91. ^ See, e.g., The Koren Siddur. Introduction, translation, and commentary by Jonathan Sacks, pages 102–03, 474–75. The Schottenstein Edition Siddur for the Sabbath and Festivals with an Interlinear Translation. Edited by Menachem Davis, pages 334–35.
  92. ^ See, e.g., The Koren Siddur. Introduction, translation, and commentary by Jonathan Sacks, pages 104–05, 476–77. The Schottenstein Edition Siddur for the Sabbath and Festivals with an Interlinear Translation. Edited by Menachem Davis, pages 334–35.
  93. ^ See, e.g., The Koren Siddur. Introduction, translation, and commentary by Jonathan Sacks, pages 106–07, 478–79.
  94. ^ See, e.g., The Koren Siddur. Introduction, translation, and commentary by Jonathan Sacks, pages 128–29, 488–89.
  95. ^ See, e.g., The Koren Siddur. Introduction, translation, and commentary by Jonathan Sacks, pages 548–49, 752–53, 826–27.
  96. ^ See, e.g., The Koren Siddur. Introduction, translation, and commentary by Jonathan Sacks, pages 224–25, 616–17.
  97. ^ See, e.g., The Koren Siddur. Introduction, translation, and commentary by Jonathan Sacks, pages 270–71, 352–53. The Schottenstein Edition Siddur for the Sabbath and Festivals with an Interlinear Translation. Edited by Menachem Davis, page 112.
  98. ^ See, e.g., The Koren Siddur. Introduction, translation, and commentary by Jonathan Sacks, pages 134–35, 230–31, 274–75, 356–57, 494–95, 554–55, 620–21, 756–57, 828–29. The Schottenstein Edition Siddur for the Sabbath and Festivals with an Interlinear Translation. Edited by Menachem Davis, page 116.
  99. ^ See, e.g., The Koren Siddur. Introduction, translation, and commentary by Jonathan Sacks, pages 146–49.
  100. ^ See, e.g., The Koren Siddur. Introduction, translation, and commentary by Jonathan Sacks, pages 188–89.
  101. ^ See, e.g., The Koren Siddur. Introduction, translation, and commentary by Jonathan Sacks, pages 564–65.
  102. ^ See, e.g., The Koren Siddur. Introduction, translation, and commentary by Jonathan Sacks, pages 310–11. The Schottenstein Edition Siddur for the Sabbath and Festivals with an Interlinear Translation. Edited by Menachem Davis, page 59.
  103. ^ See, e.g., The Koren Siddur. Introduction, translation, and commentary by Jonathan Sacks, pages 324–25. The Schottenstein Edition Siddur for the Sabbath and Festivals with an Interlinear Translation. Edited by Menachem Davis, pages 76–78. Reuven Hammer. Or Hadash: A Commentary on Siddur Sim Shalom for Shabbat and Festivals, pages 15, 23.
  104. ^ See, e.g., The Koren Siddur. Introduction, translation, and commentary by Jonathan Sacks, pages 426–27. The Schottenstein Edition Siddur for the Sabbath and Festivals with an Interlinear Translation. Edited by Menachem Davis, pages 282–84.
  105. ^ See, e.g., The Koren Siddur. Introduction, translation, and commentary by Jonathan Sacks, pages 396–97. The Schottenstein Edition Siddur for the Sabbath and Festivals with an Interlinear Translation. Edited by Menachem Davis, pages 156–57.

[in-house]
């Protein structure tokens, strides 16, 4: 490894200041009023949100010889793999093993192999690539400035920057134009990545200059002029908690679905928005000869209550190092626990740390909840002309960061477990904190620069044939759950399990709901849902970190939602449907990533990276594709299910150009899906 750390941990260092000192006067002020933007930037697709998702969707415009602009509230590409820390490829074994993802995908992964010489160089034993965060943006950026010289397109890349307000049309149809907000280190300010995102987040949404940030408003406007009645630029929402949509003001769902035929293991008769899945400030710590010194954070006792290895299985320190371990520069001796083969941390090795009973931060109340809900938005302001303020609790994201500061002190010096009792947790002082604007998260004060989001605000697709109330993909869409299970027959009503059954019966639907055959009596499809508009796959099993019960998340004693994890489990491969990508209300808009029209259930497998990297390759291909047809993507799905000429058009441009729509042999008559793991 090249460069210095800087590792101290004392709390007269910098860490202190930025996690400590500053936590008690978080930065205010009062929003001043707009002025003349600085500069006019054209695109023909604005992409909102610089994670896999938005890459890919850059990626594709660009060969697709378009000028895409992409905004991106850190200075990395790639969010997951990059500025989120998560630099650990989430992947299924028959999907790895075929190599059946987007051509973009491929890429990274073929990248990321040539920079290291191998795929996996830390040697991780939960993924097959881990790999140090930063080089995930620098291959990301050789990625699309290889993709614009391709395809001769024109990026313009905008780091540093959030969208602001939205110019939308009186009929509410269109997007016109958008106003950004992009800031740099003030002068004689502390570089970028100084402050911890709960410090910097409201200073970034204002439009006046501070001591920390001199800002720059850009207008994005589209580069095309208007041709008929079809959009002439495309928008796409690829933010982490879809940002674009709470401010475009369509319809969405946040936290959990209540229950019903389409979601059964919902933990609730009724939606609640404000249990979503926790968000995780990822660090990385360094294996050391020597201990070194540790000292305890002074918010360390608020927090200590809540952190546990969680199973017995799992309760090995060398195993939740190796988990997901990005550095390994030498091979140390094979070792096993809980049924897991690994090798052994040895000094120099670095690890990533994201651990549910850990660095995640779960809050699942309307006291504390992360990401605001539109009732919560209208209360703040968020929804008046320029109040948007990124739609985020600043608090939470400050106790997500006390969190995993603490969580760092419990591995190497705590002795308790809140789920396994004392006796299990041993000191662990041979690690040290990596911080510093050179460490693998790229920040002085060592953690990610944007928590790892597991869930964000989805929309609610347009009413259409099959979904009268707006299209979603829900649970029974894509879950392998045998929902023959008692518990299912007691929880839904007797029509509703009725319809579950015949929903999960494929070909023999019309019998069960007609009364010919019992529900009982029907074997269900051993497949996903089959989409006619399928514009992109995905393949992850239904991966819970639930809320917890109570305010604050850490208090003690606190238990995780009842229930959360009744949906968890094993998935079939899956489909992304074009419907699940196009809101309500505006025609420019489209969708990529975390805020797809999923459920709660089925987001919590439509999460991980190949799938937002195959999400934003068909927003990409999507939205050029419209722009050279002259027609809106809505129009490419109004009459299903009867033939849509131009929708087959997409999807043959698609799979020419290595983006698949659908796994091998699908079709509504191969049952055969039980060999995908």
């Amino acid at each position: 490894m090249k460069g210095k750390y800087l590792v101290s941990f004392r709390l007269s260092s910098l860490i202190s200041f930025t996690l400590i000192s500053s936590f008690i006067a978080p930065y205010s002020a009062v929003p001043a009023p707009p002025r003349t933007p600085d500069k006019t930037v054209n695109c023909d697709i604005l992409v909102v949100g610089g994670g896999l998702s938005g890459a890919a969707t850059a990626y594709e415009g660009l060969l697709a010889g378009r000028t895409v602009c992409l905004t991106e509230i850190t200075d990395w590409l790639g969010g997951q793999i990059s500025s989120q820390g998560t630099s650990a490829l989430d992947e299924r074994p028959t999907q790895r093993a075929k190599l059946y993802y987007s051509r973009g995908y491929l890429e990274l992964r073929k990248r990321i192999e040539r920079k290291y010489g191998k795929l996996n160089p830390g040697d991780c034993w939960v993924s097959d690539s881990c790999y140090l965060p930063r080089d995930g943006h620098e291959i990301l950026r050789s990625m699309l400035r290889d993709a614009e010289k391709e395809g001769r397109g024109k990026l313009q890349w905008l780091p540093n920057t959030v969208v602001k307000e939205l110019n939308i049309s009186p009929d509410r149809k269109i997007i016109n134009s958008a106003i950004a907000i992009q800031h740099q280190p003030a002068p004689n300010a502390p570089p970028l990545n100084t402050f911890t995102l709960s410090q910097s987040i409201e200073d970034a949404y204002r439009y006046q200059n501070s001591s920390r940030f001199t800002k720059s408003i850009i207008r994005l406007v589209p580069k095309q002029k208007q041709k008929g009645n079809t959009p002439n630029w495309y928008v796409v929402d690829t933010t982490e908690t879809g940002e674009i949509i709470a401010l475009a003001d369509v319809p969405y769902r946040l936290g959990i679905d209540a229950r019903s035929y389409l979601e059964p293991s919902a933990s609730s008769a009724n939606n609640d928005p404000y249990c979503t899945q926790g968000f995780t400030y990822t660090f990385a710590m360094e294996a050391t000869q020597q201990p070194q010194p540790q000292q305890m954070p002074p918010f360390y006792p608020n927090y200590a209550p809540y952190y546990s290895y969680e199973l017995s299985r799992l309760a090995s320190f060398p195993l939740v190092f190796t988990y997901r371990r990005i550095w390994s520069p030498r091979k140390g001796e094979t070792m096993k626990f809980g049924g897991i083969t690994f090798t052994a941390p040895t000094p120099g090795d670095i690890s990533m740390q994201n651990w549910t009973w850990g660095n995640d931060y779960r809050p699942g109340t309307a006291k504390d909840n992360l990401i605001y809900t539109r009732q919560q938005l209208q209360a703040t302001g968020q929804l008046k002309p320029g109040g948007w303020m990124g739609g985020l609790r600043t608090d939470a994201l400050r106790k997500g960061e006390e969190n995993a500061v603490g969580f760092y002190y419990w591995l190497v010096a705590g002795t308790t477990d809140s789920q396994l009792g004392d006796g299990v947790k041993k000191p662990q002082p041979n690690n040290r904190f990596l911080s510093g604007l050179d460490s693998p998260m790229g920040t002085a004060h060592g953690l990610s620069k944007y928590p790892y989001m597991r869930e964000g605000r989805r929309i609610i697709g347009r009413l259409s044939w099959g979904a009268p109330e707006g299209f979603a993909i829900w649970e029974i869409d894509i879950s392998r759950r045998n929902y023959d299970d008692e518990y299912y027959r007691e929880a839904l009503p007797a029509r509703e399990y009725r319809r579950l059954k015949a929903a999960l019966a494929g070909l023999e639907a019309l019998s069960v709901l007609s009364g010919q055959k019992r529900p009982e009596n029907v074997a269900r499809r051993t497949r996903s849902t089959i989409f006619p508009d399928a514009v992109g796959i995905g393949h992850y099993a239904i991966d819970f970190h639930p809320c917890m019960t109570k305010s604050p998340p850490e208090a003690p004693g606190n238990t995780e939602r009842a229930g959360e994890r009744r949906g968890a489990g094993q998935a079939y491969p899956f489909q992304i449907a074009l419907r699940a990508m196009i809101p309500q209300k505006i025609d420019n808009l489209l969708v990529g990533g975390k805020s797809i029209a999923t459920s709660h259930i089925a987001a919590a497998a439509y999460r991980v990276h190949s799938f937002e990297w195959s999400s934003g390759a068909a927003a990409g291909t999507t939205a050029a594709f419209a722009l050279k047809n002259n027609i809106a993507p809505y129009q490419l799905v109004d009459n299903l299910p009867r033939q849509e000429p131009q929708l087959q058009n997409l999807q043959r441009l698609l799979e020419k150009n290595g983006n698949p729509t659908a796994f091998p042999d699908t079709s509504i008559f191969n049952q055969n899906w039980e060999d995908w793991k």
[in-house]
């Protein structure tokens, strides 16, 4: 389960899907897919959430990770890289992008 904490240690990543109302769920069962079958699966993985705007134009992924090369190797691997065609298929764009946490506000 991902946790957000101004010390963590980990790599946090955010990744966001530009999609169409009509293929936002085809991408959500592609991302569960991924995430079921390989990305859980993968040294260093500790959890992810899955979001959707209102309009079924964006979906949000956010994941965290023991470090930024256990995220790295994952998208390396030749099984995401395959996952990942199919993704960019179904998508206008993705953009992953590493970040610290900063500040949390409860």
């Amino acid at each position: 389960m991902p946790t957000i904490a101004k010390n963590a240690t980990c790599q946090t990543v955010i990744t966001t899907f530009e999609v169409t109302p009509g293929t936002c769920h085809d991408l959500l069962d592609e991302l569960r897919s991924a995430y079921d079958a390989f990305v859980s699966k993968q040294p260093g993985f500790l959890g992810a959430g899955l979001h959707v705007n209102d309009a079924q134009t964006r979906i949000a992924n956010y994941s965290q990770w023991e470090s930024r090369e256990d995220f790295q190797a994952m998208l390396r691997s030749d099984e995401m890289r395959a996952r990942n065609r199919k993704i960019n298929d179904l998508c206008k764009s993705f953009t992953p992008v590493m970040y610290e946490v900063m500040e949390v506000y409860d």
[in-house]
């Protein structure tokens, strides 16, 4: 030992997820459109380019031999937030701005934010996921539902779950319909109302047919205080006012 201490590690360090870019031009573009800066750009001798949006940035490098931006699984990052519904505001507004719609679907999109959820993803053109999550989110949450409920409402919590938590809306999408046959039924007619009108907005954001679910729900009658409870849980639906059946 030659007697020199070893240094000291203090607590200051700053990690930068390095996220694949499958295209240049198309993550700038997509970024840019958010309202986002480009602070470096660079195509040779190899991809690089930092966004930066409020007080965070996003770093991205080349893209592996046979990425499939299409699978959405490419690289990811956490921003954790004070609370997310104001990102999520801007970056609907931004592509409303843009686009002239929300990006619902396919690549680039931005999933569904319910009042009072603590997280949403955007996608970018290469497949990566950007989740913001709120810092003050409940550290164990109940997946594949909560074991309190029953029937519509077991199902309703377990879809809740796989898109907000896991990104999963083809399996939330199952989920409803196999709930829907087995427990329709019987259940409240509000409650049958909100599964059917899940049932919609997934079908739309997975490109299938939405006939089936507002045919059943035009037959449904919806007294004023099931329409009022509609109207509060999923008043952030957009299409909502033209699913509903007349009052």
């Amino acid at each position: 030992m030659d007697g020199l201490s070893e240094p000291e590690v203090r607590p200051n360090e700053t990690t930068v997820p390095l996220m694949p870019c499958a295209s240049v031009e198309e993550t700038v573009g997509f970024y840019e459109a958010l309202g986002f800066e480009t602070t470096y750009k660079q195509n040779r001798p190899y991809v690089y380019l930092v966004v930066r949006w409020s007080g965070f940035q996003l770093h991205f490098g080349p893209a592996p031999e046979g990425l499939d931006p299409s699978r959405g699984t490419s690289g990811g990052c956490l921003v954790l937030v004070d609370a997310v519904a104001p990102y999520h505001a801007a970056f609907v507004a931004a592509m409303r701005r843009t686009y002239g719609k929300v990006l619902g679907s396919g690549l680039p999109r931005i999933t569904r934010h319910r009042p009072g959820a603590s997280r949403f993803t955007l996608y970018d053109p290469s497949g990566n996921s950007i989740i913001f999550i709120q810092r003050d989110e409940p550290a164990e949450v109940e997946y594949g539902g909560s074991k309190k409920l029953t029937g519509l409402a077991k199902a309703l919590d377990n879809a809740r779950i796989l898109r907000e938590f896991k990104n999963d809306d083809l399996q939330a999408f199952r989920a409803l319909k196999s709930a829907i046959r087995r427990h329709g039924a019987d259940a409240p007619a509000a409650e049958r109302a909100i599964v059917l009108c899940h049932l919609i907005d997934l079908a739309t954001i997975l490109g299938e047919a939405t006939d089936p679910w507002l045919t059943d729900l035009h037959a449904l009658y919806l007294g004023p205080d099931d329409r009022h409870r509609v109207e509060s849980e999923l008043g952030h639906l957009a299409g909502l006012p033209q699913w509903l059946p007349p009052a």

106. ^ See, e.g., The Koren Siddur. Introduction, translation, and commentary by Jonathan Sacks, pages 412–13. The Schottenstein Edition Siddur for the Sabbath and Festivals with an Interlinear Translation. Edited by Menachem Davis, pages 264–66.
  107. ^ See, e.g., The Koren Siddur. Introduction, translation, and commentary by Jonathan Sacks, pages 514–15.
  108. ^ The Schottenstein Edition Siddur for Weekdays with an Interlinear Translation. Edited by Menachem Davis, page 5. Brooklyn: Mesorah Publications, 2002. ISBN 1-57819-686-8.

Further reading[edit]

The parashah has parallels or is discussed in these sources:

Biblical[edit]

Early nonrabbinic[edit]

Josephus

Classical rabbinic[edit]

  • Tosefta: Shabbat 8:24-25; Chagigah 2:6; Sotah 4:8. Land of Israel, circa 300 CE. Reprinted in, e.g., The Tosefta: Translated from the Hebrew, with a New Introduction. Translated by Jacob Neusner, volume 1, pages 385, 669, 848. Peabody, Massachusetts: Hendrickson Publishers, 2002. ISBN 1-56563-642-2.
  • Sifre to Deuteronomy 306:1–341:1. Land of Israel, circa 250–350 C.E. Reprinted in, e.g., Sifre to Deuteronomy: An Analytical Translation. Translated by Jacob Neusner, volume 2, pages 295–397. Atlanta: Scholars Press, 1987. ISBN 1-55540-145-7.
  • Jerusalem Talmud: Berakhot 72b, 84b; Peah 5a, 7b, 48b; Kilayim 82a; Sheviit 5b; Maaser Sheni 49b; Shabbat 13b; Eruvin 33a; Rosh Hashanah 22a; Taanit 9b, 28a; Megillah 13b, 34b; Sanhedrin 9b, 36b. Land of Israel, circa 400 CE. Reprinted in, e.g., Talmud Yerushalmi. Edited by Chaim Malinowitz, Yisroel Simcha Schorr, and Mordechai Marcus, volumes 2–3, 5–6a, 10, 13, 17, 24, 25–26. Brooklyn: Mesorah Publications, 2006–2014.
  • Genesis Rabbah 1:14; 5:5; 12:1; 13:14; 15:7; 17:3; 22:2; 44:21; 53:15; 65:15; 68:12; 96:5. Land of Israel, 5th Century. Reprinted in, e.g., Midrash Rabbah: Genesis. Translated by H. Freedman and Maurice Simon, volume 1, pages 13, 36, 88, 106, 108, 123, 181, 375, 474; volume 2, pages 590, 626, 890, 930. London: Soncino Press, 1939. ISBN 0-900689-38-2.
  • Leviticus Rabbah 2:10; 4:1; 18:5; 22:8; 23:5, 12. Land of Israel, 5th Century. Reprinted in, e.g., Midrash Rabbah: Leviticus. Translated by H. Freedman and Maurice Simon, pages 30, 49, 175, 233, 287, 295, 303. London: Soncino Press, 1939. ISBN 0-900689-38-2.
Talmud

Medieval[edit]

  • Deuteronomy Rabbah 1:5; 3:5; 5:4; 8:2; 10:1–4; 11:5, 10. Land of Israel, 9th Century. Reprinted in, e.g., Midrash Rabbah: Deuteronomy. Translated by H. Freedman and Maurice Simon. London: Soncino Press, 1939. ISBN 0-900689-38-2.